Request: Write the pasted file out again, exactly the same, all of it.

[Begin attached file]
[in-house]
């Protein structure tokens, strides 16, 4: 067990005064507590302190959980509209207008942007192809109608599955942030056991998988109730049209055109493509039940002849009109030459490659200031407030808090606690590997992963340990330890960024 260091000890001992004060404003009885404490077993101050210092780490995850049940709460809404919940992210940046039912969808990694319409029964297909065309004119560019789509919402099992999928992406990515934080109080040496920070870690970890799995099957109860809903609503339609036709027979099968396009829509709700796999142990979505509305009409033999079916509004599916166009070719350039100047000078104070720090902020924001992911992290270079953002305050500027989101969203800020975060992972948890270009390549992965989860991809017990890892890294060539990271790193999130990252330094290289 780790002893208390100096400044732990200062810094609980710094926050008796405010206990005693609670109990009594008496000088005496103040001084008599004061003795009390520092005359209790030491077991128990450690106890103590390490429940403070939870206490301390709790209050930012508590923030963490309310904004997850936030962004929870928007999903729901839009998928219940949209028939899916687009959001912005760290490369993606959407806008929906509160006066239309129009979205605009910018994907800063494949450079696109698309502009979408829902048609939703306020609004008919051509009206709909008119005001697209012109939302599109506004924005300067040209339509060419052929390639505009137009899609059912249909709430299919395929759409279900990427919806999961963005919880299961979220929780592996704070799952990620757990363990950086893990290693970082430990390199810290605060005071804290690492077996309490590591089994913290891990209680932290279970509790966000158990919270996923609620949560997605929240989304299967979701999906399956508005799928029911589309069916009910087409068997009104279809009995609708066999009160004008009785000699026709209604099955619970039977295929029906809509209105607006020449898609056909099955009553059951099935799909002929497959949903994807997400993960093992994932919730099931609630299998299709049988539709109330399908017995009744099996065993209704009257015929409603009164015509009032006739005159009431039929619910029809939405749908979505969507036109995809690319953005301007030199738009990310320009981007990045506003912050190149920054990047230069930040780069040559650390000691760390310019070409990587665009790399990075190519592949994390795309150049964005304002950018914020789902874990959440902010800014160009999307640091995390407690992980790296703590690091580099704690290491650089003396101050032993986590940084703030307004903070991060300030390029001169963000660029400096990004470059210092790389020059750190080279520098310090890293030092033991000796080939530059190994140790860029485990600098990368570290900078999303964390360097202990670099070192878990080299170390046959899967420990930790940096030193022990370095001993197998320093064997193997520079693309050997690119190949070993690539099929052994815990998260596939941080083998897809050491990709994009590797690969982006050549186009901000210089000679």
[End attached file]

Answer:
[in-house]
């Protein structure tokens, strides 16, 4: 067990005064507590302190959980509209207008942007192809109608599955942030056991998988109730049209055109493509039940002849009109030459490659200031407030808090606690590997992963340990330890960024 260091000890001992004060404003009885404490077993101050210092780490995850049940709460809404919940992210940046039912969808990694319409029964297909065309004119560019789509919402099992999928992406990515934080109080040496920070870690970890799995099957109860809903609503339609036709027979099968396009829509709700796999142990979505509305009409033999079916509004599916166009070719350039100047000078104070720090902020924001992911992290270079953002305050500027989101969203800020975060992972948890270009390549992965989860991809017990890892890294060539990271790193999130990252330094290289 780790002893208390100096400044732990200062810094609980710094926050008796405010206990005693609670109990009594008496000088005496103040001084008599004061003795009390520092005359209790030491077991128990450690106890103590390490429940403070939870206490301390709790209050930012508590923030963490309310904004997850936030962004929870928007999903729901839009998928219940949209028939899916687009959001912005760290490369993606959407806008929906509160006066239309129009979205605009910018994907800063494949450079696109698309502009979408829902048609939703306020609004008919051509009206709909008119005001697209012109939302599109506004924005300067040209339509060419052929390639505009137009899609059912249909709430299919395929759409279900990427919806999961963005919880299961979220929780592996704070799952990620757990363990950086893990290693970082430990390199810290605060005071804290690492077996309490590591089994913290891990209680932290279970509790966000158990919270996923609620949560997605929240989304299967979701999906399956508005799928029911589309069916009910087409068997009104279809009995609708066999009160004008009785000699026709209604099955619970039977295929029906809509209105607006020449898609056909099955009553059951099935799909002929497959949903994807997400993960093992994932919730099931609630299998299709049988539709109330399908017995009744099996065993209704009257015929409603009164015509009032006739005159009431039929619910029809939405749908979505969507036109995809690319953005301007030199738009990310320009981007990045506003912050190149920054990047230069930040780069040559650390000691760390310019070409990587665009790399990075190519592949994390795309150049964005304002950018914020789902874990959440902010800014160009999307640091995390407690992980790296703590690091580099704690290491650089003396101050032993986590940084703030307004903070991060300030390029001169963000660029400096990004470059210092790389020059750190080279520098310090890293030092033991000796080939530059190994140790860029485990600098990368570290900078999303964390360097202990670099070192878990080299170390046959899967420990930790940096030193022990370095001993197998320093064997193997520079693309050997690119190949070993690539099929052994815990998260596939941080083998897809050491990709994009590797690969982006050549186009901000210089000679």